What's the value of a supermodel in a rugby jersey? About A$1 million, according to Qantas and Tourism NZ. In September, model Miranda Kerr slipped on a Wallabies jersey and joined John Eales to launch the "Great Crusade", using the Rugby World Cup to boost interest in New Zealand. According to a press release from the two organisations this week, "about 70 per cent of those who saw the campaign agreed that it increased their interest in visiting New Zealand within 12 months and some A$1 million in PR exposure was achieved." Now, if we could only persuade them to get out their wallets while they're here: figures out this week show that the decline in the number of big-spending Korean and Japanese tourists hasn't been offset by a rise in the number of more frugal Australians.

Economic Development Minister Steven Joyce is gaining some powerful political enemies in his rise to the top of the party. The Insider doesn't mean his colleagues, or the various conspiracy theories around party activists. These enemies are much more fearsome: senior departmental staff. There are more and more rumblings around the civil service about the creation of the super department - the Ministry of Business, Innovation and Enterprise, or "MoBIE Dick" as it is being dubbed. Chief executives of the departments being absorbed into the Ministry of Economic Development are still smarting, and the second and third tier of managers are coming to terms with the prospect of losing their jobs. Civil servants may keep to the background, but they have ways of getting their revenge, as Foreign Affairs Minister Murray McCully has recently been reminded.

Wanted: "Ethnic businesspeople", to attend a conference being run by the Office Of Ethnic Affairs at SkyCity next Friday, aimed at boosting the success of such enterprises, and their connections with the wider world. Supporting material notes that many of our small and medium sized businesses "are run by ethnic people". All this leaves the Insider feeling a bit confused: aren't we all "ethnic people"?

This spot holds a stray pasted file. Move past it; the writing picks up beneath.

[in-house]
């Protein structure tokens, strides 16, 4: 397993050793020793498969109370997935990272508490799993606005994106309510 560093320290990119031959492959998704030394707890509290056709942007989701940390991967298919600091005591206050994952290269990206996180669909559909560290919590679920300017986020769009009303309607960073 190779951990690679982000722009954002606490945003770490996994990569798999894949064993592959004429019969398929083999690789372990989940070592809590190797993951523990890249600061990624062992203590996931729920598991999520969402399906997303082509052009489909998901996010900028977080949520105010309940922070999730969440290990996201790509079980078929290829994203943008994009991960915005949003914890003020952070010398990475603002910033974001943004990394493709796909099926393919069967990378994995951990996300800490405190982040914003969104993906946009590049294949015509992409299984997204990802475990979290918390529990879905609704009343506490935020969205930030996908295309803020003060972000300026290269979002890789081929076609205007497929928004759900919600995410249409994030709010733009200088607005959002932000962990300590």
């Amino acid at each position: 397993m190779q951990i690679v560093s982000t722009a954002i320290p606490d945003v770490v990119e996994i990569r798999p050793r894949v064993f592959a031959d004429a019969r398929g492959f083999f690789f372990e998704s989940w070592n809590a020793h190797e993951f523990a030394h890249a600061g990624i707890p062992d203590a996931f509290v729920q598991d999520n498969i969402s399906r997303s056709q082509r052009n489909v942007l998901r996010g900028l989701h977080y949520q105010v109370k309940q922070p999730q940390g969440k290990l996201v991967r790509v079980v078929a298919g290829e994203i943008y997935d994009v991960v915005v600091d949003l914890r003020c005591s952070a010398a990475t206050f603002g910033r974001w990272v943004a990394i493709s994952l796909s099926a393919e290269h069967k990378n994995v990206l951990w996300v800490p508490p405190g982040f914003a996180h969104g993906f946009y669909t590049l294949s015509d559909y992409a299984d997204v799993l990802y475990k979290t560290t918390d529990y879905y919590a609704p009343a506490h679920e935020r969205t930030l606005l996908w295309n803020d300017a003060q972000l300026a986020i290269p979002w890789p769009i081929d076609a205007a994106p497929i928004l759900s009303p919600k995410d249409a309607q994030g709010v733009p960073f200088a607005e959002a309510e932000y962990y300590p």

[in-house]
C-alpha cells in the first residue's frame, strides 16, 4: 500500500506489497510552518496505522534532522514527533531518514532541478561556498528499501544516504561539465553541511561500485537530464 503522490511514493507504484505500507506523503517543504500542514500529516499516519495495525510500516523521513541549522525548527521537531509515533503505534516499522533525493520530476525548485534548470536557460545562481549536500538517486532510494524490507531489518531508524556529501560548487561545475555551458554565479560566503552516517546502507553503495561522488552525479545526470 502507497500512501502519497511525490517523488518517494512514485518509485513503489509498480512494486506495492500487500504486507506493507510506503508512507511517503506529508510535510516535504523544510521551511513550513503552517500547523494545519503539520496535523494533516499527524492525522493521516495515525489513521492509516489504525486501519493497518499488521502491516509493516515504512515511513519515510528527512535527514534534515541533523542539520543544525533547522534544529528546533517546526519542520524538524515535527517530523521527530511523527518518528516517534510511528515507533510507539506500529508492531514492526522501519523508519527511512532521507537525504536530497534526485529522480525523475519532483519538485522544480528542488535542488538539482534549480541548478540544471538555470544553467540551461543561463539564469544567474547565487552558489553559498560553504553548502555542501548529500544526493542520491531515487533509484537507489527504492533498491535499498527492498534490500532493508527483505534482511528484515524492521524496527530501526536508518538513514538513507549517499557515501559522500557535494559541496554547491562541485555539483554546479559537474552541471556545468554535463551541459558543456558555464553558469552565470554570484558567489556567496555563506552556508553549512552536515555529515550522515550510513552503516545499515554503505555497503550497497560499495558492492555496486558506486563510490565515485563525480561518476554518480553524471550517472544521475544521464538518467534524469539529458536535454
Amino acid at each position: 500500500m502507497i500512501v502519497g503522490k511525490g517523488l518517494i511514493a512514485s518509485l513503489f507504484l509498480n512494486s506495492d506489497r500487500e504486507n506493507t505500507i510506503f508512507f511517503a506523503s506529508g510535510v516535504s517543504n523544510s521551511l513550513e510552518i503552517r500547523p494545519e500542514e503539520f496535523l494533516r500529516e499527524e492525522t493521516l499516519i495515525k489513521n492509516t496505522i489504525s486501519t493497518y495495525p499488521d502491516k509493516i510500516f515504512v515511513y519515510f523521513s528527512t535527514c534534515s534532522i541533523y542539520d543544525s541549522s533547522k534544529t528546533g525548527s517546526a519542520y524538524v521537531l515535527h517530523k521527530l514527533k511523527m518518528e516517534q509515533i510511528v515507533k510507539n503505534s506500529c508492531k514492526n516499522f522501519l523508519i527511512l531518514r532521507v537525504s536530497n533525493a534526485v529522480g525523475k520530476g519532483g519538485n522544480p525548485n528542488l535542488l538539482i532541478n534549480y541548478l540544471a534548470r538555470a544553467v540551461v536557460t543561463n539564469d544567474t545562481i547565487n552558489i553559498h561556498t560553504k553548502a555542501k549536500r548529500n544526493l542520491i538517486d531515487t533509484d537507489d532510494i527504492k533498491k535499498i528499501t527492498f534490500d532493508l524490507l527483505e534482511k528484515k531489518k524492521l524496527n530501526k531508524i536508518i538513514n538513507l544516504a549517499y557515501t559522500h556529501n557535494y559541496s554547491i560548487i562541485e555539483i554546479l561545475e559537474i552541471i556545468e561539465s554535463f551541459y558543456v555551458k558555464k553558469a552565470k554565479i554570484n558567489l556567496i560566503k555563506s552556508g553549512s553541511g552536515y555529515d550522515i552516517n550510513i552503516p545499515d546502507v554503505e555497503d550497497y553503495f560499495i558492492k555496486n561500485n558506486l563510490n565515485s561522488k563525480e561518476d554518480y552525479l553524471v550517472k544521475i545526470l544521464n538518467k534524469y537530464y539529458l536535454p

There have been a lot of tetchy select committee hearings around Parliament in recent weeks. National MPs are tired of being carped at over legislation for the partial sale of the energy SOEs and have been snapping back. They argue that they have a mandate, but in a democracy, those who have the numbers to get their way are meant to listen politely to those who don't. The hearings on the Dairy Industry Restructuring Amendment Bill have been a bit more worrying for National. The overhaul of Fonterra's regulation regime is getting messy, with some people claiming that National's support base in the dairy industry is so angry some will quit the party. Labour MP Damien O'Connor said to farmers he saw little good in the bill, except for the damage it was doing to National.


In other select committee news, the bill proposing reform of the child support system has finally been sent to select committee after sitting for ages on the Order Paper. MPs on the committee are dreading it because the issue provokes such strong feelings and they will have to listen to very emotional arguments. But there's a more fundamental question: can IRD even implement the suggested changes considering that its computer systems can't cope with the present law?

Showing admirable restraint in these days of lavish executive salaries, Andrew Mason, the chief executive of US online-bargain site Groupon, had his 2011 base salary cut, at his request, to just US$756.72 ($964.97). The figure was revealed in a company filing to the Securities and Exchange Commission, which doesn't explain how this precise figure was arrived at. Mason, age 31, still owns about US$500 million worth of shares in the company, but given the way Groupon's share price has plunged, he may regret insisting on that pay cut.

Heathrow, recently voted the airport that Herald readers hate most, has been making headlines again. British papers report that the airport allows wealthy travellers to take a limousine from the plane to a VIP suite, where they can sip champagne as their passports are checked and their luggage is fetched, while the hoi polloi wait for hours. The price? A modest £1800, which covers up to six passengers.